Copyright 1998 Associated Press 
All Rights Reserved

May 22, 1998, Friday, AM cycle

SECTION: Sports News
LENGTH: 428 words
HEADLINE: American skipper relishes Whitbread victory
EF Language skipper Paul Cayard led his crew to overall victory in the Whitbread Round the World race when he reached France last week ahead of Swedish Match, its only rival for the title.

Now, all Cayard has to do is safely cross the finish line of the 450-mile leg from La Rochelle, France, to Southampton, England, and pick up the trophy.

But the American skipper wants to compete.

"Because we've won it (the points race), we're going to go for the win," he said before the nine-boat fleet set off Friday on the ninth and final leg. "We want to finish this thing up with a win."

Due to erratic weather patterns this weekend, a win may be difficult.

"Right now there's a high pressure ridge moving in around Ireland and heading east," Cayard said. "The wind currents will be quite small and we may have to drop anchor, which is something we haven't done all race. It makes things unpredictable."

Adding to the outside shot of winning the final leg is that EF Language's crew is not at full strength.

Marco Constant broke his wrist on leg seven, but he will be on board for leg nine.

Cayard said that Constant deserves to be on the boat as it finishes because he was a part of the the crew which won the first, third and fifth legs.

The crowds gathered at Southampton would be happy to see the yachts come in neck and neck, as they did during EF Language's win on leg three from Fremantle to Sydney, Australia.

Cayard said he would enjoy another tight finish, but just crossing the line will stir up tremendous emotions.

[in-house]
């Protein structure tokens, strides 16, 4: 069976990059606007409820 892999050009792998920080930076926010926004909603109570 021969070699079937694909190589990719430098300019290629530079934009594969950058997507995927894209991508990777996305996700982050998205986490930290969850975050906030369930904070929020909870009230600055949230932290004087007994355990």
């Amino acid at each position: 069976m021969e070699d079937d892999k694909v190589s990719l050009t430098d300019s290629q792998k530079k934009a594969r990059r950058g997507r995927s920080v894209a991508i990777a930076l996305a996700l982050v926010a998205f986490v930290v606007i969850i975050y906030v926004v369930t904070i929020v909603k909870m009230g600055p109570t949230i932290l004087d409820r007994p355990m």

"This leg will be more symbolic," he said. "All the boats will go through the emotions. We'll be greeted by a huge collection of (spectators') boats. The scene last year when they saw us out was pretty impressive."

While British bookmakers set EF Language's odds of victory at 20-1 because of Cayard's limited long-distance racing experience, he says his crew's lengthy experience in short-distances was one key to victory.

"Nine out of our 12 guys have an America's Cup background, and that was an advantage," he said. "At the end of the day, when you're freezing, sailing through the Southern Ocean and the only land for days is the tip of Antarctica, it's easier to pull back than to speed up."

Cayard said, despite the hardships of the Whitbread race, it won't be long before he longs to get back on the water.

"Once everyone has gone home and is taking hot showers and sleeping in their own beds every night, it'll take about three weeks for us to want to be out there again, dodging the whales and the icebergs."

LOAD-DATE: May 22, 1998